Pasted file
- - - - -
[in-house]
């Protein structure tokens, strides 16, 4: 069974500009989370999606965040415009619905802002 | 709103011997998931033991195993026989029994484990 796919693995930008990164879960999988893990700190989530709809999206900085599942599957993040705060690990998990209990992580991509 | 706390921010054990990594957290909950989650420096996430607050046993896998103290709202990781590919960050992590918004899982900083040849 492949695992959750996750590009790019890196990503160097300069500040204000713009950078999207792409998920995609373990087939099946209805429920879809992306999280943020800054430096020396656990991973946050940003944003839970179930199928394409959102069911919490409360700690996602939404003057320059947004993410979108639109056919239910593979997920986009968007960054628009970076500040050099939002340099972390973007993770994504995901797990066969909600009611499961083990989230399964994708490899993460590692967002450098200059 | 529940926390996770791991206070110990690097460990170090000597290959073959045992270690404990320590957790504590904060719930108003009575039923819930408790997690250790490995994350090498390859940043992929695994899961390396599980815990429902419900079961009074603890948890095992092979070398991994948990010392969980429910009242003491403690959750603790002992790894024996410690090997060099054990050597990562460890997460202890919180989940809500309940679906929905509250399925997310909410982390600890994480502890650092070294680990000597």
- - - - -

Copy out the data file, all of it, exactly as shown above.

[in-house]
């Protein structure tokens, strides 16, 4: 069974500009989370999606965040415009619905802002 | 709103011997998931033991195993026989029994484990 796919693995930008990164879960999988893990700190989530709809999206900085599942599957993040705060690990998990209990992580991509 | 706390921010054990990594957290909950989650420096996430607050046993896998103290709202990781590919960050992590918004899982900083040849 492949695992959750996750590009790019890196990503160097300069500040204000713009950078999207792409998920995609373990087939099946209805429920879809992306999280943020800054430096020396656990991973946050940003944003839970179930199928394409959102069911919490409360700690996602939404003057320059947004993410979108639109056919239910593979997920986009968007960054628009970076500040050099939002340099972390973007993770994504995901797990066969909600009611499961083990989230399964994708490899993460590692967002450098200059 | 529940926390996770791991206070110990690097460990170090000597290959073959045992270690404990320590957790504590904060719930108003009575039923819930408790997690250790490995994350090498390859940043992929695994899961390396599980815990429902419900079961009074603890948890095992092979070398991994948990010392969980429910009242003491403690959750603790002992790894024996410690090997060099054990050597990562460890997460202890919180989940809500309940679906929905509250399925997310909410982390600890994480502890650092070294680990000597």